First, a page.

The primary objective was to perform a computer-based modeling analysis of long-term seroprotection elicited by Epaxal Junior based on the individual anti-HAV antibody concentrations collected during follow-up visits and compare these values with those obtained with Havrix 720. Prediction of long-term seroprotection was presented as median duration of seroprotection [0.5 quantile; with corresponding 95% confidence interval (CI)] and applied anti-HAV antibody concentration cut-off of ≥10 mIU/mL and a more stringent ≥20 mIU/mL cut-off for sensitivity analysis. The secondary objectives included estimation of GMCs and estimating proportion of children seroprotected in the follow-up periods.
Anti-HAV antibody concentrations were log10-transformed before calculating GMC. The data for GMCs and proportion of seroprotected children (≥10 mIU/mL) was presented by vaccine group and time point with corresponding 95% CI. Anti-HAV antibody results from all follow-up time points (1.5-, 2.5-, 3.5-, 5.75- and 7.5-year time point) were included in the analyses. All statistical analyses were performed using SAS (version 9.3).
Estimates of long-term seroprotection for each participant were made by using a linear mixed model17,18 based on the assumption that the yearly decline rate of concentrations is approximately constant. The time to reach a cut-off concentration (≥10 or ≥20 mIU/mL) was calculated for each child and data based on all actual available timepoints were used to estimate the model that used log-transformed antibody concentrations and incorporated gender effects. The time was defined as the actual number of years after the primary dose. The decline rates were estimated from the model and the prediction of duration of seroprotection to reach the 2 cut-off levels of ≥10 and ≥20 mIU/mL were obtained from Kaplan–Meier analysis.
Of the 291 children who completed the primary trial (group A: n = 99; group B: n = 95 and group C: n = 97), 228 were included in the follow-up study (Fig. 1). The baseline weight, height and BMI were similar across all 3 groups.15
Individual Serum Antibody Concentrations
As expected, the antibody decline was faster in the first 1 to 2 years immediately post second dose when compared with the subsequent follow-up observations (Fig. 2). Of the total 157 children evaluated at the 7.5-year time point, 152 (96.8%) children had seroprotective levels (≥10 mIU/mL); 5 children (group A: n = 1; group B: n = 2; group C: n = 2) had an antibody concentration <10 mIU/mL. Three children in each group had an antibody concentration between ≥10 and <20 mIU/mL; remaining 143 children had anti-HAV antibody concentrations ≥20 mIU/mL.
Geometric Mean Antibody Concentrations
At 1 month after the second dose, GMC values were >1000 mIU/mL in all 3 groups (Table 1). At 1.5 years after the second dose, the GMCs had considerably declined to 257 mIU/mL in group A, 243 mIU/mL in group B and 222 mIU/mL in group C. From this time point onwards, GMCs showed a slow decrease over time. At 7.5 years post second dose, GMCs were 85 mIU/mL in group A, 80 mIU/mL in group B and 61 mIU/mL in group C. Anti-HAV GMCs were similar in groups A and B at all the time points; however, these were lower in group C (Table 1).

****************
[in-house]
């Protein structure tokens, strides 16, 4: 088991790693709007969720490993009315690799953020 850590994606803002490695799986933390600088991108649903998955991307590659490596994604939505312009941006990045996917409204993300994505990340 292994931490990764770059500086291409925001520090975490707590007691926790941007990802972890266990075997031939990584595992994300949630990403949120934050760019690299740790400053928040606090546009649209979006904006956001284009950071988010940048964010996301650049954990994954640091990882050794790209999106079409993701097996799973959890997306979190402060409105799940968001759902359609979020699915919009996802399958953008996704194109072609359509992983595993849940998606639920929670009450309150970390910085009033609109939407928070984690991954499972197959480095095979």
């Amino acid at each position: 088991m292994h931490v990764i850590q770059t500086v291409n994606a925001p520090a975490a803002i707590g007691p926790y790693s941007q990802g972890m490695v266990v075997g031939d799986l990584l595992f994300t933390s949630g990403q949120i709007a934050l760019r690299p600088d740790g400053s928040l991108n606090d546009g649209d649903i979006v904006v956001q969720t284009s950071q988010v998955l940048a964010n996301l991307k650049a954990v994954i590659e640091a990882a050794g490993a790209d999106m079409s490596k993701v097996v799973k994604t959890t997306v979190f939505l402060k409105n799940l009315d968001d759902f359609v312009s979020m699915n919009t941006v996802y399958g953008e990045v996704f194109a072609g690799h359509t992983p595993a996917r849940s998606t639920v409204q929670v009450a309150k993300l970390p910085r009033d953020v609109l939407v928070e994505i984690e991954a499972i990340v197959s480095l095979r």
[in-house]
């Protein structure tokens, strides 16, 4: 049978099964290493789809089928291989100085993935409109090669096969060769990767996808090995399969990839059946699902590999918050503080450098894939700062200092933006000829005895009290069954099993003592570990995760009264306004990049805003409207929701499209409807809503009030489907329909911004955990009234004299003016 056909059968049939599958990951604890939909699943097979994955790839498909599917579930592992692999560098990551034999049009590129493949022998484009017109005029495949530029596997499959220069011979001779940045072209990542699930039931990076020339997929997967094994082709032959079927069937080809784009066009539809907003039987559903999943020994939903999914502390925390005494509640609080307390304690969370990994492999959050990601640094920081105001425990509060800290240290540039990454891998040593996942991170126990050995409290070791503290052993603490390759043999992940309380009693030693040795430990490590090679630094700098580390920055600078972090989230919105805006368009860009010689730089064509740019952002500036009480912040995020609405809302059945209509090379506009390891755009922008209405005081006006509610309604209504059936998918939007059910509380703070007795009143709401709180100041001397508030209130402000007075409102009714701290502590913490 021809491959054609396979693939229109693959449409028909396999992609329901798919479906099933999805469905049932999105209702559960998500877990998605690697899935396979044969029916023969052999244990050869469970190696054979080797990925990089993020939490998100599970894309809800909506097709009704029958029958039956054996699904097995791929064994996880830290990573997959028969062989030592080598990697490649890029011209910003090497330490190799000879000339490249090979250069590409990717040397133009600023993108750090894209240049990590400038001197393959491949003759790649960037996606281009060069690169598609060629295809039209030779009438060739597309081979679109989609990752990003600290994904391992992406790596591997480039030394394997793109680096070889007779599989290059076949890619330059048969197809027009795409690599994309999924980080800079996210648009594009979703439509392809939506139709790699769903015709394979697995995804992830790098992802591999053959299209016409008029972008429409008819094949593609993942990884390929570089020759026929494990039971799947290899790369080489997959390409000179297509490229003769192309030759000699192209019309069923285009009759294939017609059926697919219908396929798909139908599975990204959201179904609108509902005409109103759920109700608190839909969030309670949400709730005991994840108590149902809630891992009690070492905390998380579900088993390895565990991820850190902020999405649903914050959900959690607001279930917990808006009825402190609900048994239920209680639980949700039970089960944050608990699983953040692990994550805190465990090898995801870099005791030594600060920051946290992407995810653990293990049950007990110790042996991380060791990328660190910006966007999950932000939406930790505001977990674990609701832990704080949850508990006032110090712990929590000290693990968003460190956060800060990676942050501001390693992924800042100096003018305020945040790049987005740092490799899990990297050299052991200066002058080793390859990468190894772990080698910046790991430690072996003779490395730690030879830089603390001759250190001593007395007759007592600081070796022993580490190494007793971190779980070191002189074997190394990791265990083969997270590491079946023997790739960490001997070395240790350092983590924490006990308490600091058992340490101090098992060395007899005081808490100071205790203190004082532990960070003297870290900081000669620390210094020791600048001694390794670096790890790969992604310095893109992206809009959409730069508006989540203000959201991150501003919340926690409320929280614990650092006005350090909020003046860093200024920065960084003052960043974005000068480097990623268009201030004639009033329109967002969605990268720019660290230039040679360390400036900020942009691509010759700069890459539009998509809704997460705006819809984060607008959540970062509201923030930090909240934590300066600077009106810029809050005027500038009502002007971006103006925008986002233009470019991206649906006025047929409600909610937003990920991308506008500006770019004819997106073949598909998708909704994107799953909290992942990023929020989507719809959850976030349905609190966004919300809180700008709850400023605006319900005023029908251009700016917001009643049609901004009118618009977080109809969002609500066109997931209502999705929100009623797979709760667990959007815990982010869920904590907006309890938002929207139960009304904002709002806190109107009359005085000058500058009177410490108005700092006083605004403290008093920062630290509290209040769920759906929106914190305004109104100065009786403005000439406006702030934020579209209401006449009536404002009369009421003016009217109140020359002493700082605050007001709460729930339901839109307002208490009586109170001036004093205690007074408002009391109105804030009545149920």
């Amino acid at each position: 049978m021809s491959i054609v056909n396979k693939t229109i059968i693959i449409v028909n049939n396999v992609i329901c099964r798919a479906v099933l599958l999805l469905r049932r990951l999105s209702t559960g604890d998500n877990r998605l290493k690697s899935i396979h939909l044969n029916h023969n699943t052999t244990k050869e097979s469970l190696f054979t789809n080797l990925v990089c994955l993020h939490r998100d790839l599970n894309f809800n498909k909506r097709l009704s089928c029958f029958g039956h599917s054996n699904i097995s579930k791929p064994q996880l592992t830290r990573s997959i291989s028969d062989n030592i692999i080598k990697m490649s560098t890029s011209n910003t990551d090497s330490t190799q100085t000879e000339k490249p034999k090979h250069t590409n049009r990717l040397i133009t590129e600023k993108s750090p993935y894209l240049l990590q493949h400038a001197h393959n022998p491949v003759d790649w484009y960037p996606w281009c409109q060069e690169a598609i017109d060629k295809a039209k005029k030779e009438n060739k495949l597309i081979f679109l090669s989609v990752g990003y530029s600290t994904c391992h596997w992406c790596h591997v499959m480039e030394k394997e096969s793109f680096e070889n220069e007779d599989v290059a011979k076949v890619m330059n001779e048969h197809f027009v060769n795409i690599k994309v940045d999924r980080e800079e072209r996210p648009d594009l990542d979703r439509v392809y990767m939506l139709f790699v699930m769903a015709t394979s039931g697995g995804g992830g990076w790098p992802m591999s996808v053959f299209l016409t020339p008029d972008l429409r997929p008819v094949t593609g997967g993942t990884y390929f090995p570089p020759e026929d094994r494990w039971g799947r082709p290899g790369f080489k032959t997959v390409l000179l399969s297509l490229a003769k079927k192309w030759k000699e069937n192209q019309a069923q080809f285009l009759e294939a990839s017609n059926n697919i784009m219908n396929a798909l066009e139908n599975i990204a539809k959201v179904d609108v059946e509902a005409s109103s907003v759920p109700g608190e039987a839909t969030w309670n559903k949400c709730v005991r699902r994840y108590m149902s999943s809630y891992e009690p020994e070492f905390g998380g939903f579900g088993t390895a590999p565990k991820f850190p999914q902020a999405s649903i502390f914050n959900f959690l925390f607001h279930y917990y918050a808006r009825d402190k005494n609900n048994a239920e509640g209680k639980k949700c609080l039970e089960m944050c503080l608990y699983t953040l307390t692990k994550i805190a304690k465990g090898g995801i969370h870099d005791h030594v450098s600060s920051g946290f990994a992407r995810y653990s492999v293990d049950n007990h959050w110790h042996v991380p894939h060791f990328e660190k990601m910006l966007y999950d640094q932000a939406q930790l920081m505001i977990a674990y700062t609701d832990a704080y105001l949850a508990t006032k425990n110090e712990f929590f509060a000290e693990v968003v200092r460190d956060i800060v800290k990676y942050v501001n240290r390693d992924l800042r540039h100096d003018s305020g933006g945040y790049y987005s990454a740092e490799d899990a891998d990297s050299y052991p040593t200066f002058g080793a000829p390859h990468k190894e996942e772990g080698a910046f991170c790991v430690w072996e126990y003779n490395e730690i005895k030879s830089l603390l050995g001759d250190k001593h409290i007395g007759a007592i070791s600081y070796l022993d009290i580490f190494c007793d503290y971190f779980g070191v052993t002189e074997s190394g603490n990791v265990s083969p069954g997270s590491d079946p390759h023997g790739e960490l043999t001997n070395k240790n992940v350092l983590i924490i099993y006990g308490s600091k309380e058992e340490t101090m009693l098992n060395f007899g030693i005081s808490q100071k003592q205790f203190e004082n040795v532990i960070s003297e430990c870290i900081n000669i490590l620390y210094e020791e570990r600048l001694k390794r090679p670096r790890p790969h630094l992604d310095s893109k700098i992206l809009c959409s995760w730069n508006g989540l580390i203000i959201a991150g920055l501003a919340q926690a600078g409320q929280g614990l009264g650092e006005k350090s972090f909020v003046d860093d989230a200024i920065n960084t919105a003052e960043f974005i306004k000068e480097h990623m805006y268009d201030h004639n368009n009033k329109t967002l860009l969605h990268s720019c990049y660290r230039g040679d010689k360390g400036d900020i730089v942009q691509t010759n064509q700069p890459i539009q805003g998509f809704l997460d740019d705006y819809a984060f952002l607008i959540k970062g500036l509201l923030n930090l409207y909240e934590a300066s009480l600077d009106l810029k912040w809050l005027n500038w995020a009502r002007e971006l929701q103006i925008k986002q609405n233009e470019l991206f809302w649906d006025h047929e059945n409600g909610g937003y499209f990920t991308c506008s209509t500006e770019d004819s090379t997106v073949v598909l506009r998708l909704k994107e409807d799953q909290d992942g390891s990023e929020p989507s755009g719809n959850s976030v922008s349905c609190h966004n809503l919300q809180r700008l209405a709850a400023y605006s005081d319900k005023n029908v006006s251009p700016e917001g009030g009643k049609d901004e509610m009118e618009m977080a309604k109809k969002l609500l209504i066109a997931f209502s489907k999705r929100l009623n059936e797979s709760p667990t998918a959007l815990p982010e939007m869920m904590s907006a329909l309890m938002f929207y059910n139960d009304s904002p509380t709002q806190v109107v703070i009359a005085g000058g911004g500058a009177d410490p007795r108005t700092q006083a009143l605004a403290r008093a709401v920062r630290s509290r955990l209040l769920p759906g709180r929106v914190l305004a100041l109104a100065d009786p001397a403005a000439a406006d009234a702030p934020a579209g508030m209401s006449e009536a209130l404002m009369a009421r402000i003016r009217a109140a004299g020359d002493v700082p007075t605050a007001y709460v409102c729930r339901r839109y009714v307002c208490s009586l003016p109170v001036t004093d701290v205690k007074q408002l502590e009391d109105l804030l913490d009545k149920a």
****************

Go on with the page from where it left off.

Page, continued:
The seroprotection rates were 100% at 1 month and 1.5 years after the second dose. They remained at this level up to 2.5 years in group C and up to 3.5 years in groups A and B (group C: 98%). At 7.5 years after the second dose, the seroprotection rates were 98.0% in group A, 96.3% in group B and 96.2% in group C (Table 2).
Prediction of the Long-term Seroprotection
With a cut-off of ≥10 mIU/mL, the median predicted duration of seroprotection based on data up to 7.5 years was 19.1 years (95% CI: 17.0–22.6) in group A, 18.7 years (95% CI: 16.2–23.1) in group B and 17.3 years (95% CI: 16.4–20.6) in group C. According to this prediction, 5% of children were protected for less than 11.3 years in group A, for less than 8.4 years in group B and for less than 8.7 years in group C (Fig. 3A). Applying the more stringent cut-off of ≥20 mIU/mL resulted in a median predicted duration of seroprotection of 15.4 years in group A, 15.0 years in group B and 13.8 years in group C (Fig. 3B).
Validation of the Mathematical Model
Based on the 3.5 years follow-up data, the linear mixed model had estimated an approximate median duration of seroprotection (≥10 mIU/mL) of 15.6 years in children of group A. This estimate was similar to the duration estimated for group B (14.4 years), and slightly higher numerically than the projected duration of seroprotection in group C (13.4 years). This model was validated by graphically comparing the individual projections of the log10 concentrations with the observed 7.5-year follow-up data. The predicted antibody concentrations at 7.5-year time point obtained from the model estimated using up to 3.5 years data generally matched well with the observed antibody concentrations at 7.5-year time point in all 3 groups although most observed values were higher than the predicted values (Fig. 4).
Childhood HAV vaccination courses that provide long-lasting immunity extending into adulthood are recommended as effective strategies for protection and subsequent elimination of hepatitis A in endemic areas.19 In this longest follow-up study after primary immunization with Epaxal Junior in toddlers, all children after 3.5 years post second vaccination maintained seroprotective levels of anti-HAV antibodies (≥10 mIU/mL). At the 7.5-year follow-up, 98% (group A) and 96% (group B) Epaxal Junior immunized children had maintained seroprotective anti-HAV antibody levels (≥10 mIU/mL). The seroprotection rates were similar between Epaxal Junior immunized and Havrix-720 immunized children at both follow-up time points.